Coffee is for Closers.

46w ago


Christmas 1992. On the cusp of my 19th birthday and courtesy of Santa, my first ever CD player arrived. Having held off joining the digital revolution due to my love of vinyl, like every teenage boy eventually does, I succumbed to temptation. In fact I think that I committed the music equivalent of watching the movie after reading the book and re-bought my favourite vinyl album on CD.

I unwrapped the cellophane, clicked open the plastic box, took out the small shiny disc, inserted it and pressed play. Whirrrrrr, click, whirrrrrr and then the familiar first bars of ‘New Sensation’ by INXS kicked in. To be honest, I was distinctly underwhelmed.

The cover album art too small to study and pour over. No unwrapping to smell that cardboard fuelled anticipation as I gently remove the LP sleeve to see the uplifting surprise of the lyrics being printed on it. No surgical precision in removing the piano black vinyl by the edges while it shimmers and catches the light like a Friesian stallion at sunset. No deftly dropping of the needle onto the outside of the LP and hearing the aural foreplay of crackling before being engulfed in that warm mahogany rich timbre. Odd as it sounds, I felt comparatively un-connected to a piece of music that had been the soundtrack to much of my adolescent life. Since then, advances in digitisation and portability mean that when you buy music, you no longer even need to wait to play it. It is there to be instantly consumed, by all.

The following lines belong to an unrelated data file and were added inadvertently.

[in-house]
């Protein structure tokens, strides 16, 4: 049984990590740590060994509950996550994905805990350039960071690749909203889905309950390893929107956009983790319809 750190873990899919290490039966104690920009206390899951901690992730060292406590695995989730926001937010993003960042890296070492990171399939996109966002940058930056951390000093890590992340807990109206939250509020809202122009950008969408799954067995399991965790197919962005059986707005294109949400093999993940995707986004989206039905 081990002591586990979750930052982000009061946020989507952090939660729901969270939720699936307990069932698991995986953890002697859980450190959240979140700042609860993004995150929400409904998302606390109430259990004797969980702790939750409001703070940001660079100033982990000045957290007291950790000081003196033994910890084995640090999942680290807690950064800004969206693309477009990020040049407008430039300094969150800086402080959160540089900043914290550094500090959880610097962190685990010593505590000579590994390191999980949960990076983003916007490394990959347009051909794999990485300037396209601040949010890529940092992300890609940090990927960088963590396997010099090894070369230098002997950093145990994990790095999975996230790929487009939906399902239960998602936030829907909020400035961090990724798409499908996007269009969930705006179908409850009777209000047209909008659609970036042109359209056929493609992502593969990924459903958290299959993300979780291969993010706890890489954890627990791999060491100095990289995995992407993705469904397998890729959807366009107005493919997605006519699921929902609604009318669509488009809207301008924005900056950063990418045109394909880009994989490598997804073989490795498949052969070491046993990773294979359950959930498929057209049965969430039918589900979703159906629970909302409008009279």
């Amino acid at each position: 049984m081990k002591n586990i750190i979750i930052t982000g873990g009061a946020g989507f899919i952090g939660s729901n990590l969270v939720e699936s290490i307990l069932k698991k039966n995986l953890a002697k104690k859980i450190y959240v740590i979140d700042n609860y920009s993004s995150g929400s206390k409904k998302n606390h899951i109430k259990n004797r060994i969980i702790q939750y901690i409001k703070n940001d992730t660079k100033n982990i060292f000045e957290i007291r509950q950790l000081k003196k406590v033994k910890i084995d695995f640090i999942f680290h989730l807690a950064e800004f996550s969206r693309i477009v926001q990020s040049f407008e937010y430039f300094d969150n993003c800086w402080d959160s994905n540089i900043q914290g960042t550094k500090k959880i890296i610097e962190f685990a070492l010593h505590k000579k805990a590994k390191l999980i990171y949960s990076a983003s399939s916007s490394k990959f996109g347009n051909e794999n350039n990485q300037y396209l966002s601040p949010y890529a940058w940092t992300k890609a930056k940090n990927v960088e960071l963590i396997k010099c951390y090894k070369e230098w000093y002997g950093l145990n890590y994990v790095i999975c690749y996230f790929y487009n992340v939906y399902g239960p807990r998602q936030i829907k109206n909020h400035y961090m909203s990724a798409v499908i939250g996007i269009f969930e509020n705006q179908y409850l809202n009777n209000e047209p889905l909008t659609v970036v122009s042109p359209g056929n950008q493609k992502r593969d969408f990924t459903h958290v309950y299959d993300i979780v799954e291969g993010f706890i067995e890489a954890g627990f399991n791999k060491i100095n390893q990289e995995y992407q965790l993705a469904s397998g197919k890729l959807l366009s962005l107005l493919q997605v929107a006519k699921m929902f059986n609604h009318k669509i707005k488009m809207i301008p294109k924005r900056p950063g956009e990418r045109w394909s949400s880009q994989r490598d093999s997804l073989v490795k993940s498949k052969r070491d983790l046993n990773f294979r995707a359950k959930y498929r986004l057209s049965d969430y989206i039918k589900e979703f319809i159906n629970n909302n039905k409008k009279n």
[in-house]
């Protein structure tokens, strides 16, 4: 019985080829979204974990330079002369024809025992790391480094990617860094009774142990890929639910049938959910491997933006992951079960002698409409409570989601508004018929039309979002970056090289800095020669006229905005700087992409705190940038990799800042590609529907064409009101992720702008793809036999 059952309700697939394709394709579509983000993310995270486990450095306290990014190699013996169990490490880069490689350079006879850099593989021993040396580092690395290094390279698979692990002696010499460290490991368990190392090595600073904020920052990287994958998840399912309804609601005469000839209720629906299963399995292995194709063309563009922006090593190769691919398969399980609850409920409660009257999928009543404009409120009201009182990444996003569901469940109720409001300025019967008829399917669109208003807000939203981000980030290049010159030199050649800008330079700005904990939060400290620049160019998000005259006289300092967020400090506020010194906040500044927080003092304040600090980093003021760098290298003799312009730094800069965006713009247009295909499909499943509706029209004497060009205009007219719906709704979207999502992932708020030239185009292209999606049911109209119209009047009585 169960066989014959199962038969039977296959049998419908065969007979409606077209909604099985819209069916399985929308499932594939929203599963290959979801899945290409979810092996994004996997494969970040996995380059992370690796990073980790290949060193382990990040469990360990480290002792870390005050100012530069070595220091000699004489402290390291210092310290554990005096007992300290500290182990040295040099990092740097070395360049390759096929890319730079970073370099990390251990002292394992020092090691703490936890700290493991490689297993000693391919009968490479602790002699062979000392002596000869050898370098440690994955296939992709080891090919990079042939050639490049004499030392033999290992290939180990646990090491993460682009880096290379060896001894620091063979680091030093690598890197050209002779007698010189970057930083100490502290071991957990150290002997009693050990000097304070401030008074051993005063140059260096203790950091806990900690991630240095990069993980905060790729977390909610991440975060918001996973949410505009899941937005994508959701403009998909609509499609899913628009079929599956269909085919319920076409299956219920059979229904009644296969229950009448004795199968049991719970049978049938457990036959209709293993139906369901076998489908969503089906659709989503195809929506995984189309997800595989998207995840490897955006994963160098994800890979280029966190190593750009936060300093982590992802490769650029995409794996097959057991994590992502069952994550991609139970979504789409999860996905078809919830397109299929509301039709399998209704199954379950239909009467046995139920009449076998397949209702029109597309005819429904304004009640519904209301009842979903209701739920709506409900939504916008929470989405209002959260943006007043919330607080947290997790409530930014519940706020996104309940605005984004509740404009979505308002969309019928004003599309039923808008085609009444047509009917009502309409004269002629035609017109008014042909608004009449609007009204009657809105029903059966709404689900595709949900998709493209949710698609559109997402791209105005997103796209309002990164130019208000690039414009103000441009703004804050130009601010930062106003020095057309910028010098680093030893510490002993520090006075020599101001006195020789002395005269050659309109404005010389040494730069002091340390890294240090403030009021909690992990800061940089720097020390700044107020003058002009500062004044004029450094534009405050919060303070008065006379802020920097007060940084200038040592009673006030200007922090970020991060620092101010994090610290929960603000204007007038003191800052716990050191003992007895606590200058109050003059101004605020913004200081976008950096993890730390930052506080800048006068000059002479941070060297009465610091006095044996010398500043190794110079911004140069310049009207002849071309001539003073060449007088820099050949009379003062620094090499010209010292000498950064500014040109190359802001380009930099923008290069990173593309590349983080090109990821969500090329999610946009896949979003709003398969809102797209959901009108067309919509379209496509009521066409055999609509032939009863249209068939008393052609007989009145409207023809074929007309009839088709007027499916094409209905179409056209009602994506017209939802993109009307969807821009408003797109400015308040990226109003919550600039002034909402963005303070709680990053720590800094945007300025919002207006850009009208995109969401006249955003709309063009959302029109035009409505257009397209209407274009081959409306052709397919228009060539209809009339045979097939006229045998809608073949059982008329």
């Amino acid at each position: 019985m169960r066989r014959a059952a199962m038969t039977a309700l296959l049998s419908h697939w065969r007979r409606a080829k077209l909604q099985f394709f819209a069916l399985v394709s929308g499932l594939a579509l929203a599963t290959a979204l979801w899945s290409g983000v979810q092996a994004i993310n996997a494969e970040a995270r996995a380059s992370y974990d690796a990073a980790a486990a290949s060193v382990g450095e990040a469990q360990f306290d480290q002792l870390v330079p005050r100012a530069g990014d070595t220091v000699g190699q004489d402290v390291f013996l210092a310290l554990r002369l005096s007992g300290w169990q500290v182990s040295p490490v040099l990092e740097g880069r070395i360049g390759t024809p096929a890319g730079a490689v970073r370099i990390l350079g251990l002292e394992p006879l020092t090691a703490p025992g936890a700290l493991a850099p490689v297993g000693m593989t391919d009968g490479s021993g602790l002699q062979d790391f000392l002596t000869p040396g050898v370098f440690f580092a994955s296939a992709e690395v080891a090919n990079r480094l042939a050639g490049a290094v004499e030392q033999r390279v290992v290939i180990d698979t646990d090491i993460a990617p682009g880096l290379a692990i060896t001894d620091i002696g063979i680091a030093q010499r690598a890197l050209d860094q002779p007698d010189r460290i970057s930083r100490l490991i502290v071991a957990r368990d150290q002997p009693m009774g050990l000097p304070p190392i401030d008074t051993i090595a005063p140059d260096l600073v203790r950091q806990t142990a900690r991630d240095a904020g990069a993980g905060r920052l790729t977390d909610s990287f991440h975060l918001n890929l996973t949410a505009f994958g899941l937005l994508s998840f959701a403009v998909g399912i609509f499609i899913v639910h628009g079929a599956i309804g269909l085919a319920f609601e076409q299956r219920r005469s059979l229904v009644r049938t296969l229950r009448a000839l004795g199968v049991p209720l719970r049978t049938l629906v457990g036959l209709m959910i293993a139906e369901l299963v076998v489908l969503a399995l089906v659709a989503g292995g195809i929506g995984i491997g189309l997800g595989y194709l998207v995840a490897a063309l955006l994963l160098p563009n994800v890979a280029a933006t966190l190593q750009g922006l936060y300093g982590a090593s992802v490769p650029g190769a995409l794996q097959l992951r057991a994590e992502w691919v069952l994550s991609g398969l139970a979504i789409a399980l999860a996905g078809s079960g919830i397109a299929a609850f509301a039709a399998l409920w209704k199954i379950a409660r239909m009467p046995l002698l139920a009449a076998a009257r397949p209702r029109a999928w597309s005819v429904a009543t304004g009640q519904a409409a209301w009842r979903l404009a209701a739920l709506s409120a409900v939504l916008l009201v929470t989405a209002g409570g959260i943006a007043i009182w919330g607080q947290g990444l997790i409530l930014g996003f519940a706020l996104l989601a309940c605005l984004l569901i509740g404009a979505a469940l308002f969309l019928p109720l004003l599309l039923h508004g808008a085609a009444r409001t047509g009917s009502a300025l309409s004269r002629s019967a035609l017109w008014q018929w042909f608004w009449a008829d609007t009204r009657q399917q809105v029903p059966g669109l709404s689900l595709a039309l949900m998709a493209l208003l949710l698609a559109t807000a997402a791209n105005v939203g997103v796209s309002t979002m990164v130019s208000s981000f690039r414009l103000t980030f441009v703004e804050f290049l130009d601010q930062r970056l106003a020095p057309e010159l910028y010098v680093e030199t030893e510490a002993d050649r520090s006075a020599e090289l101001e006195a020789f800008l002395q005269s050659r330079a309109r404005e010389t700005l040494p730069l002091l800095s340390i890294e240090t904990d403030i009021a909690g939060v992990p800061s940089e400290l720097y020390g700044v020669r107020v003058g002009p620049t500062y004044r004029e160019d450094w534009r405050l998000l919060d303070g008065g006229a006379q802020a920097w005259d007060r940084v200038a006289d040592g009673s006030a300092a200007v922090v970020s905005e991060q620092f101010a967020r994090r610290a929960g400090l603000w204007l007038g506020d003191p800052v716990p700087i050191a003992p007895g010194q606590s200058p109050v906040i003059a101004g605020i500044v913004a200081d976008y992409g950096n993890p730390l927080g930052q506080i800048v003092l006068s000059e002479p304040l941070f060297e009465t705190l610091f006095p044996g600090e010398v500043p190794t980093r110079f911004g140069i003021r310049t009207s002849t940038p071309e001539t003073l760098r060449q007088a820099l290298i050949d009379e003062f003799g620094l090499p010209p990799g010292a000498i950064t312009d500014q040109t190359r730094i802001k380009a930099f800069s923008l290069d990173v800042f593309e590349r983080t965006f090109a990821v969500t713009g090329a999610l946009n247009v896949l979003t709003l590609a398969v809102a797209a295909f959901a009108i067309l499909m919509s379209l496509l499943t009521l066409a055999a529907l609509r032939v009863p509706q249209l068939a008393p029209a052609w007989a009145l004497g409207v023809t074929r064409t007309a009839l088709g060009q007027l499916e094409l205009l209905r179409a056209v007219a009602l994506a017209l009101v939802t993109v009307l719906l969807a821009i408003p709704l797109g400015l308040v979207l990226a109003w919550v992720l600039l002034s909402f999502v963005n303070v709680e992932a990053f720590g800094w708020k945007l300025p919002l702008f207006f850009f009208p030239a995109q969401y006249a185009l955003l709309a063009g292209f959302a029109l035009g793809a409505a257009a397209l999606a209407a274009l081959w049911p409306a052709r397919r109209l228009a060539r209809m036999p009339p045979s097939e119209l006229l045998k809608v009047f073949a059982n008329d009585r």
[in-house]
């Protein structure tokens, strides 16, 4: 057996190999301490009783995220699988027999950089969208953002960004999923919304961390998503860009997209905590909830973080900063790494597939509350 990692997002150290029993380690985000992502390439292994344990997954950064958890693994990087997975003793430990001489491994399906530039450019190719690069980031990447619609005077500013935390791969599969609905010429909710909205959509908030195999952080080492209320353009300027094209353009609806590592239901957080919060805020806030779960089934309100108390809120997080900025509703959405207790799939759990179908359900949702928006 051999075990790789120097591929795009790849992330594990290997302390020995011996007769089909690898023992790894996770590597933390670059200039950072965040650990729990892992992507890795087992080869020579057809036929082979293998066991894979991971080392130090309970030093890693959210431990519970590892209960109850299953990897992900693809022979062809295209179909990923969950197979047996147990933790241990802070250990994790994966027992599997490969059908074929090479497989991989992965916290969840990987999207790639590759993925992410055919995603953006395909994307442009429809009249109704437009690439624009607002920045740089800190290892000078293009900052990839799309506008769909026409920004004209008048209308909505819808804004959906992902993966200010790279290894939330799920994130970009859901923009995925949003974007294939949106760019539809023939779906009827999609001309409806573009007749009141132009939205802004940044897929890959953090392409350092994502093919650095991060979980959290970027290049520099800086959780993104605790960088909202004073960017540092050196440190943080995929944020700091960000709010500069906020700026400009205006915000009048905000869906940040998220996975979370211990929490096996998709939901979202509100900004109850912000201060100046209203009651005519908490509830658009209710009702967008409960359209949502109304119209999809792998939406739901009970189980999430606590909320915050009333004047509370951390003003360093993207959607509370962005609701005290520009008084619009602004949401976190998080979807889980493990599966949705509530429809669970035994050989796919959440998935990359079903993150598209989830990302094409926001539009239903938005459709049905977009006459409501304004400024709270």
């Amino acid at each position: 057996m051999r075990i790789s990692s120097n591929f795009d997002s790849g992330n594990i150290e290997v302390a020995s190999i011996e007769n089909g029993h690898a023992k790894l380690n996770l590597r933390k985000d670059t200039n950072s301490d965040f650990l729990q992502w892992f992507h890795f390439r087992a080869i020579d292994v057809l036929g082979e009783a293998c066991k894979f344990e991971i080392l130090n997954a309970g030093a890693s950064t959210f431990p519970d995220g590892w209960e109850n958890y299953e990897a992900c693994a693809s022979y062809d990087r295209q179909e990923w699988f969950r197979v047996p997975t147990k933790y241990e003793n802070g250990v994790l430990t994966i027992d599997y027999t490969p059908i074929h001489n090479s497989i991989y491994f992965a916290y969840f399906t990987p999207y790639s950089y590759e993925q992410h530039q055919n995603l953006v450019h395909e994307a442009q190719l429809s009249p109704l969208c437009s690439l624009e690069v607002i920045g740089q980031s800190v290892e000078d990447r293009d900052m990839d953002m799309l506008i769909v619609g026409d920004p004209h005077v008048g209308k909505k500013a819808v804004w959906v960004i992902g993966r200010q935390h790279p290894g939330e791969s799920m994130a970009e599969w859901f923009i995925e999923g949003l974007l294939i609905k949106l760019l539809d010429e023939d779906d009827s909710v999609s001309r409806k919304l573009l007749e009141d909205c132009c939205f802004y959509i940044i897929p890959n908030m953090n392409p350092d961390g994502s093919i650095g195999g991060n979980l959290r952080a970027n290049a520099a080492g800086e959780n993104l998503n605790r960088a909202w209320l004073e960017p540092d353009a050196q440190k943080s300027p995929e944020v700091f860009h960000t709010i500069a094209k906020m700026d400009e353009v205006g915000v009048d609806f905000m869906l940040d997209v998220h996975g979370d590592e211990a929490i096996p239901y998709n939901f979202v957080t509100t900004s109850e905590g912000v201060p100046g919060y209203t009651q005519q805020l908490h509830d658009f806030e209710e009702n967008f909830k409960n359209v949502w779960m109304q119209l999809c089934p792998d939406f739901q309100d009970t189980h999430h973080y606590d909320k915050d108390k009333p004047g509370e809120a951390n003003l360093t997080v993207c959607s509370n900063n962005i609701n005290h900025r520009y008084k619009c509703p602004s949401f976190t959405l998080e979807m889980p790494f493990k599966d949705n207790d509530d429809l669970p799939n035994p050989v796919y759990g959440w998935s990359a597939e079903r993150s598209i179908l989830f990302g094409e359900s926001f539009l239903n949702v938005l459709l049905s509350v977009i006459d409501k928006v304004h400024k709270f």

The gourmet delectation of music has officially passed the baton to the drive-thru.

Back in 1992, when the British poster shop Athena hadn’t quite hit administration just yet, and countless people still had that picture of the girl on the tennis court on their wall. I didn’t. Due the biological landlords rule of not ruining the wallpaper, the only poster I had up was a poorly blu tacked picture of a Lamborghini Diablo in Rosso. Con wing.

I still love that car.

A brutish 5.7L, 485 horsepower offering to the god of veloce, with all the visual inconspicuousness of a Chianina bull with a newly-born son who has just missed the last Metropolitana to the hospital. It would hit 0-62 mph in about 4.5 seconds and had a top speed of over 200mph. Power came from a dry-sump, 48-valve version of the existing V12 which reportedly made it the fastest production car in the world in 1991. Bravissimo.

No ABS. No cupholder.